An international association, with members in Australia, Canada and Europe as well as the United States, ABRA today finds itself in an interesting situation. Originally focusing on crime and trauma scene cleaning, the scope of bio-recovery technicians has grown to include the decontamination of diseases associated with bird waste, rodent waste, human waste; clandestine drug lab cleanup, communicable disease infection control; pickup and transport of medical waste; the remediation of bioterrorism-related contaminants such as anthrax, and more.

That increased scope leads, of course, to more media exposure and scrutiny, which some ABRA members find a mixed blessing. On the one hand, it brings certain aspects of the business to light, helping to promote standards and push for regulation. On the other hand, shops of “unqualified hacks” begin opening their doors, drawn in by the potential of large-dollar jobs, and the service attitude so important to the industry is quickly replaced by unfeeling “dollar hunters,” lowering the standing of the business and the profile of the industry.

The final day offered a special treat. David LeMaster, a Las Vegas Metropolitan Police Department crime scene investigator and forensic scientist, addressed the issue of “Crime Scene Chemicals” and other aspects of his profession, including the reading of bloodstain patterns (direction, point of origin, etc.), why fingerprints are processed (the skin is unique and permanent through a person’s lifetime), and why he has a strong dislike for paper bags (fingerprints can be smudged or destroyed. “The worst thing you can do with evidence is put it in a paper bag and put it in the evidence vault,” he said.).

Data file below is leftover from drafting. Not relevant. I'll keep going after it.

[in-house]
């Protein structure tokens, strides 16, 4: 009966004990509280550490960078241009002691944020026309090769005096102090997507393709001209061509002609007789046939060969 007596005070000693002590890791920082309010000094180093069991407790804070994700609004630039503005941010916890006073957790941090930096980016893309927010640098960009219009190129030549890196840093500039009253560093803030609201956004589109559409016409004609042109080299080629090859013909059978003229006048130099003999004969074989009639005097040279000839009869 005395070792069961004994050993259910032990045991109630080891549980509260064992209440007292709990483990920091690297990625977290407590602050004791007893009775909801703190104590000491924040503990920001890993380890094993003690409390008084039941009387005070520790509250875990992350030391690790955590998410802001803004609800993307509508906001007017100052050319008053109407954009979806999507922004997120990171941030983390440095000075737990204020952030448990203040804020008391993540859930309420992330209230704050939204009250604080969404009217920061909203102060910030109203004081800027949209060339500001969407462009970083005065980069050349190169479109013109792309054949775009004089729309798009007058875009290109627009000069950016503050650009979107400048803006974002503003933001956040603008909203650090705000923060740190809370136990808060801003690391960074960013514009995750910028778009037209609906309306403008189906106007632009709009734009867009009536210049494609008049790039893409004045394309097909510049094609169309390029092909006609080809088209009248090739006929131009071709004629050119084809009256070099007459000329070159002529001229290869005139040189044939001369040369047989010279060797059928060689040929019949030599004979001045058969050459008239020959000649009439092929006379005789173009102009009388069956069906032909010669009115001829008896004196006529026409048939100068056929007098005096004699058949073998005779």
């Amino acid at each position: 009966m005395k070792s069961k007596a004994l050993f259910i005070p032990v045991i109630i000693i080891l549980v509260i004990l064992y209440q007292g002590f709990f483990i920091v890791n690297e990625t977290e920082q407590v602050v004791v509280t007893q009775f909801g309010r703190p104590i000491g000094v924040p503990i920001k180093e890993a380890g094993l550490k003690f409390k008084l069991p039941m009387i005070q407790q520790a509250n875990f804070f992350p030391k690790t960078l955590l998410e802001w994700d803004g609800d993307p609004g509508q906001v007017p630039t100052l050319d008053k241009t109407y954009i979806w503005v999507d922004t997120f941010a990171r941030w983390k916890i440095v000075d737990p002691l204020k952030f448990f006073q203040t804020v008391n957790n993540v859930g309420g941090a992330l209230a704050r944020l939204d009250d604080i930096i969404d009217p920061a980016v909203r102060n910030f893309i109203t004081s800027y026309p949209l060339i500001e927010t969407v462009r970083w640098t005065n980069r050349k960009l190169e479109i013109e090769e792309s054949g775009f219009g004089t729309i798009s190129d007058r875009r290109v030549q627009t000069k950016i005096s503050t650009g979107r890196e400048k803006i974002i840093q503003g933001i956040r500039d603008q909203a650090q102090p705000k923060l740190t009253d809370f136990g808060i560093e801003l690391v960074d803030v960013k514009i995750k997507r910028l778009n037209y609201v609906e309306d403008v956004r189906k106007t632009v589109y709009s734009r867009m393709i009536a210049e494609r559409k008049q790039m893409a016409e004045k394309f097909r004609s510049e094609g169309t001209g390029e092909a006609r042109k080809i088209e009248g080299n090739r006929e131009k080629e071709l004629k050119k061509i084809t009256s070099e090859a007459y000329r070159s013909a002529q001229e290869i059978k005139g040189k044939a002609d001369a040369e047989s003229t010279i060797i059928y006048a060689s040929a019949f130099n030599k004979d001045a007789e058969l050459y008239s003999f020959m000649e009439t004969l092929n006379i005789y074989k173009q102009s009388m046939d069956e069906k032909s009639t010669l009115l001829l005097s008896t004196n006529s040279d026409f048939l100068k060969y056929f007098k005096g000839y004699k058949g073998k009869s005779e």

What does the future hold for ABRA? The demand for professional biological hazard remediation will only continue to grow, though the segment’s path may be a bit rocky. The professionalism and continued vigilance of ABRA and its members should do much to help it stay on the right track.

ABRA’s 2008 Conference is set to be held in Las Vegas, Sept. 25-27. For more information go to